It’s a theme that pops up over and over and over; you look closer, zooming in on the screen to see it more clearly. Pick up an object and you can look closer, seeing it from all angles. You are presented with a house that seems empty, but you can look closer, discovering all the secrets it contains. You think you know about your family, but you know what? You have to look closer. At some point we’ve left the realm of what you can do with the right mouse button, but the transition was so smooth you didn’t even notice.

What makes this so mechanically interesting for me isn’t just the zooming, which is useful, but the presentation of the mechanic: we’re not zooming in. You zoom in with your sniper scope or what the flip ever. You look closer when you’re on an exploration.

But most importantly this: the player is informed about how to use WASD and the mouse before the game actually begins. That’s all well and good and essential.

The first tool tip to actually pop up while you’re playing? Before checking your inventory, before crouching, before the map: how to look closer.

It’s almost like “Look Closer” is the fundamental action underlying the protagonist’s journey through the house both on a strictly literal and deeply metaphorical level, or something. Or something!

GMotW: Gunpoint and punching!

Been a while since I’ve talked about a game mechanic, hasn’t it? Ah, well. Game Chef kept me busy. Let’s try to get back on the horse with some gentle over-excitement.

Gunpoint! Gunpoint! Game of the year for every year ever, or, if you are less-inclined to believe hyperbole, a really freaking good 2D action/espionage/cyber-noir/hacking game.

You are a small pixellated freelance spy named Conway, who is investigating a murder through a series of missions, most of which involve charging up your bullfrog hypertrousers and jumping several stories at a go, and using the crosslink device to rewire switches and sensors throughout the buildings you’re moving through. And also, punching guards.

Oh, punching guards. Strictly optional, and to be awarded the badge for being a Gentleman at the end of a level you mustn’t do any guard any harm whatsoever (it’s okay though, because there’s a Psychopath badge as well, if not-harmful isn’t your legerdemain). Leap on a guard to knock him over and…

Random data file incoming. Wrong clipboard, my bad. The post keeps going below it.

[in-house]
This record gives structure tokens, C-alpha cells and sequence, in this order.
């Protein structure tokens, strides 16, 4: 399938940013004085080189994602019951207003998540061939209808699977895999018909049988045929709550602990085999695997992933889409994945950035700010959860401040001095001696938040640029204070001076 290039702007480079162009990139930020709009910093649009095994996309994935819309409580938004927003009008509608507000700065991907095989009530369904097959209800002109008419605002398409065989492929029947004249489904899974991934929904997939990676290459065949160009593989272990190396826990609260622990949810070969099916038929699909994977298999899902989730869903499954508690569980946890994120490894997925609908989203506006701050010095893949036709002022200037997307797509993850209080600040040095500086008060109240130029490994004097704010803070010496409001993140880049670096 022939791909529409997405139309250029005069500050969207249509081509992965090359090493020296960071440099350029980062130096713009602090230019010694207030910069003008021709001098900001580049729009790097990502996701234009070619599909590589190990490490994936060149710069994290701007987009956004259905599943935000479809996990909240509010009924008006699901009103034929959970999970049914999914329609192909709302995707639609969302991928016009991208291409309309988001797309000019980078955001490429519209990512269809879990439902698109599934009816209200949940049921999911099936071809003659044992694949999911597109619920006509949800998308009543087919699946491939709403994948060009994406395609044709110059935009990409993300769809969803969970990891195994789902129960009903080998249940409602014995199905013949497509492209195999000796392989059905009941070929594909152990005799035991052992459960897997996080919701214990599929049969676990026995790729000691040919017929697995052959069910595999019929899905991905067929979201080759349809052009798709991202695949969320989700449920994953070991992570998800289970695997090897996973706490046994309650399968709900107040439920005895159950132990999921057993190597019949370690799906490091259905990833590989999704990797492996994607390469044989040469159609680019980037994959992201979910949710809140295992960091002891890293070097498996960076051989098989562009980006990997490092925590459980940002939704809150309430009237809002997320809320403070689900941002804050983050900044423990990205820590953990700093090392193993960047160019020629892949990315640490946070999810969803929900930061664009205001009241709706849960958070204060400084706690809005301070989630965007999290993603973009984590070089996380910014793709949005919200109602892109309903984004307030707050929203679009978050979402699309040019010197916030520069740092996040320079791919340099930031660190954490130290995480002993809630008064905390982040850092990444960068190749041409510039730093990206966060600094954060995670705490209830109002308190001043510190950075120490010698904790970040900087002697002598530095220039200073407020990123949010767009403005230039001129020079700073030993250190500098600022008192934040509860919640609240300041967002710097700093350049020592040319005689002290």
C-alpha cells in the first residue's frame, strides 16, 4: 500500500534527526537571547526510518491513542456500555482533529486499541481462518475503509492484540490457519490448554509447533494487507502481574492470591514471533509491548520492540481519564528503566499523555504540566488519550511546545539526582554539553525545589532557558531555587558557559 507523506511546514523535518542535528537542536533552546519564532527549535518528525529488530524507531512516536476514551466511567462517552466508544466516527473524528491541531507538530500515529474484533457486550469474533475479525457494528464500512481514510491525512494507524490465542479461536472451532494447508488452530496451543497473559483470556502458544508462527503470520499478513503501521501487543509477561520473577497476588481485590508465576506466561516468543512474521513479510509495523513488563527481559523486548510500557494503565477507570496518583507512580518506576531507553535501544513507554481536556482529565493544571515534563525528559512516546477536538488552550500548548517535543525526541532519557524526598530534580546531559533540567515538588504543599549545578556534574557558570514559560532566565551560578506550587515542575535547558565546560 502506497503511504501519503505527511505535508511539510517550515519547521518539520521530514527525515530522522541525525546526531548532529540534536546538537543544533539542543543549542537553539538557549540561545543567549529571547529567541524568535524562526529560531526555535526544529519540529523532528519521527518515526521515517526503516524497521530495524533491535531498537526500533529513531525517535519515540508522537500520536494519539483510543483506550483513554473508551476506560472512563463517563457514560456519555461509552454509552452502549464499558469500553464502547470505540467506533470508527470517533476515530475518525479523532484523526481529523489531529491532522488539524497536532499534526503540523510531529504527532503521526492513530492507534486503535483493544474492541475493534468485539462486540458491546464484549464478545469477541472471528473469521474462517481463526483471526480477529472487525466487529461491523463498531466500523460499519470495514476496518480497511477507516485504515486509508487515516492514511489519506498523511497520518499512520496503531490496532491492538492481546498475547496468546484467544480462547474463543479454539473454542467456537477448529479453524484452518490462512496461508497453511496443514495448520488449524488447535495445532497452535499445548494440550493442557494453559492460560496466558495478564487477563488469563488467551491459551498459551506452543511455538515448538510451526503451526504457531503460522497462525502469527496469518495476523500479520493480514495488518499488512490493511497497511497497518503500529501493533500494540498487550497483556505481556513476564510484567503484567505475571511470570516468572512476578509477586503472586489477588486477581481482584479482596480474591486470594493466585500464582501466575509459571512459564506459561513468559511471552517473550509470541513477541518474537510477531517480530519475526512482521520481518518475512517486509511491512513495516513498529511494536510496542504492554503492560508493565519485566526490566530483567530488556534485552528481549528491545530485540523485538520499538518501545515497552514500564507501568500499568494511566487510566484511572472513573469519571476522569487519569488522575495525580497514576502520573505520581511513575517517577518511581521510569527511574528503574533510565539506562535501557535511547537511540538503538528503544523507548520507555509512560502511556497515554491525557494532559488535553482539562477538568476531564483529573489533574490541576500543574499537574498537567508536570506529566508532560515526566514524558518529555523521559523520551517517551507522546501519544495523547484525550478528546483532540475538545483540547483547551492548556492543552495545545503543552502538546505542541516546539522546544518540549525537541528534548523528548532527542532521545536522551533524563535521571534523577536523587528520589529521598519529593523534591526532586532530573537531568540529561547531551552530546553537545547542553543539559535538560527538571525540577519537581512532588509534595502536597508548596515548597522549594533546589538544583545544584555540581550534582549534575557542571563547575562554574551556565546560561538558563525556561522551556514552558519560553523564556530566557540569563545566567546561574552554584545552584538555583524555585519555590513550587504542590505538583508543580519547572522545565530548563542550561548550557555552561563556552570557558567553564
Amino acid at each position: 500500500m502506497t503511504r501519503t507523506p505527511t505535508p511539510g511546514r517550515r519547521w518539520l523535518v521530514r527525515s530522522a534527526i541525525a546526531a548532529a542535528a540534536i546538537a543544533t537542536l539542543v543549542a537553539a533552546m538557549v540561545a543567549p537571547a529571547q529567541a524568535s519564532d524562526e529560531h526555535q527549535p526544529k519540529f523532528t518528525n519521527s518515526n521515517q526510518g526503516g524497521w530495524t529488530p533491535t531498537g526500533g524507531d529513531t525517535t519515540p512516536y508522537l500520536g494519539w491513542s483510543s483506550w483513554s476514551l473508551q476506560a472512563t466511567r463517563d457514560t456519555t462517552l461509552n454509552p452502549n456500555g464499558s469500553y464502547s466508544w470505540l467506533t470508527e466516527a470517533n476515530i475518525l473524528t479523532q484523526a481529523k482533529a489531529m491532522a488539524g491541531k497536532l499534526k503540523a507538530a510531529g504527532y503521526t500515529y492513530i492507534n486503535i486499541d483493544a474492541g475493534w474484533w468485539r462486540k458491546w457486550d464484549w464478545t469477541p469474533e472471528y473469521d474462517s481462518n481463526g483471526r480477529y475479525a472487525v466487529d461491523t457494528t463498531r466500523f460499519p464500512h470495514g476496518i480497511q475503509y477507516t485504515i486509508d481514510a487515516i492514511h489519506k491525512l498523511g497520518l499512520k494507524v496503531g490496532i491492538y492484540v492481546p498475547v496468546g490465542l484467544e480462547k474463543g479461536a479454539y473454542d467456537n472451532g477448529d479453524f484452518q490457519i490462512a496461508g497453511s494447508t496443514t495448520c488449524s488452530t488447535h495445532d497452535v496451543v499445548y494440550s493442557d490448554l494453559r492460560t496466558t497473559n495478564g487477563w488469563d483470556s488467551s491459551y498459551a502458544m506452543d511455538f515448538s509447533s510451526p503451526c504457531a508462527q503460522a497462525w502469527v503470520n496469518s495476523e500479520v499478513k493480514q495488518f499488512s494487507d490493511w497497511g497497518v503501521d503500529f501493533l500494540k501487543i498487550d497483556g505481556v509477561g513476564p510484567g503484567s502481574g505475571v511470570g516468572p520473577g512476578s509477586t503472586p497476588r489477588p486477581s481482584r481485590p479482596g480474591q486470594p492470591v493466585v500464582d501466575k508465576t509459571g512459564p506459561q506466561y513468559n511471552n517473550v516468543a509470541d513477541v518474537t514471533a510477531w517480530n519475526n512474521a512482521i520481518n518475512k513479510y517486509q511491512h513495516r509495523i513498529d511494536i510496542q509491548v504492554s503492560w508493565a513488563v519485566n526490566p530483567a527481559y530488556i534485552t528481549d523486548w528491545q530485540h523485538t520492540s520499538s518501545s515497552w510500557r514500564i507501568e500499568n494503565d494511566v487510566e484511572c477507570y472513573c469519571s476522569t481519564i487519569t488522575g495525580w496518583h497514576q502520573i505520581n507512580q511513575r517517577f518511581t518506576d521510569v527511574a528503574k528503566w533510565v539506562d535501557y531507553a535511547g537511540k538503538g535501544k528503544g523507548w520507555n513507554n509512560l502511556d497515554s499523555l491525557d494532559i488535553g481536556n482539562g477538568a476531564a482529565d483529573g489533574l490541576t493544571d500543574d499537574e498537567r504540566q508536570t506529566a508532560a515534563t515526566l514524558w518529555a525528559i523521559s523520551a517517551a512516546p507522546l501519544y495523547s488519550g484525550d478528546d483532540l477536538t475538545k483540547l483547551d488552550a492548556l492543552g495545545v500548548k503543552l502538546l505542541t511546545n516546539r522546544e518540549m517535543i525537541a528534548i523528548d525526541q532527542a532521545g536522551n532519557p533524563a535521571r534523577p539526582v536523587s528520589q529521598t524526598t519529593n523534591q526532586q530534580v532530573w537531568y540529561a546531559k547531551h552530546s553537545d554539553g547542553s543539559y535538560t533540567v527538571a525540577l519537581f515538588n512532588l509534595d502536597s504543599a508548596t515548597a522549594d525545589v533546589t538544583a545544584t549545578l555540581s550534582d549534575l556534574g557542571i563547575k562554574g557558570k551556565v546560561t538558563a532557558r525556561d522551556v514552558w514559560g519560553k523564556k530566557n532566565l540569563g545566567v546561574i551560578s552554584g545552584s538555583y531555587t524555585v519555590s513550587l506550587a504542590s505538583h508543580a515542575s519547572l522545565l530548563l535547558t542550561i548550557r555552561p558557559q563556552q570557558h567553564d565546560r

Click: Punch

…is what the game informs you. You click, you punch, and the guard is unconscious but the phrase hasn’t gone away. You can click again. And again. You can click ten times, at which point a pool of blood appears an the guard will not be getting up again. You can keep going. You can punch a corpse a thousand times or more, because you can click forever.

That needn’t be. There are any number of options… you could bowl someone over and they’re instantly asleep, of you could click to knock out and hold to knock out Lethally (see Deus Ex: Human Revolution’s takedown moves) or you could just stop punching when the dude is dead, or, or, or…

Lots of options. But may of them take away a little bit of player agency, and I don’t want to undersell this but clicking to punch is a very tiny bit of player agency–it’s a very minor thing. But Gunpoint, as a game, lives in tiny decisions and little freedoms it offers its players, even in a genre and medium not known for offering lots of freedom!

Tom Francis, the designer, clever bug that he is, realized that people want to punch, however. The player is given control over his character, not just to be lethal or not, but to be as lethal as they want to be. Me, I tend to punch four or five times, to make sure those guards stay down. After all, trying to sneak around in a game where one shot kills me and I have effectively no weapon is tense, so when I get an opportunity to release that tension in the form of violence, I tend to take it. This is, mechanically, idiotic… one punch does the deed, and all I do is waste time better spent jumping around the rooftops like a lunatic. But punching guards is satisfying… there’s a little animation, a purcussive noise, and a sense that, yes, Conway is acting as an extension of ME, whether I’m hitting once for good measure, in a brief flurry because I’m tense, or nine times exactly so as to not murder the operative who’s been shooting at me but make sure he’s never happy again. Or, a thousand times because this dead guy has pissed me off right hard.

And that’s great. It’s not complex, but it doesn’t need to be… it pulls me into the game and makes a little part of my brain smile based only on a very simple action with a very direct control, which is really all the Gunpoint IS. I could say the same thing about jumping and hacking: both very simple, direct, and controllable by the player. But while those are essential for the action and puzzling aspects of this action-puzzler, punching a dude out is completely unnecessary, from a mechanical level. And yet, there is is, allowing Conway to seem all the more real, and the world to be all the more exciting and worth experiencing.

Gunpoint is out now and is totally great, and even has a developer commentary which is basically worth whatever portion of the price of admission isn’t being paid by punching dudes on the snout and then leaping away to hide in a corner and rewire a motion detector to open a trapdoor to open under a guy when a third guy runs after you. YES. Get it, and punch a guy.

GMotW: Candy Box and… hidden information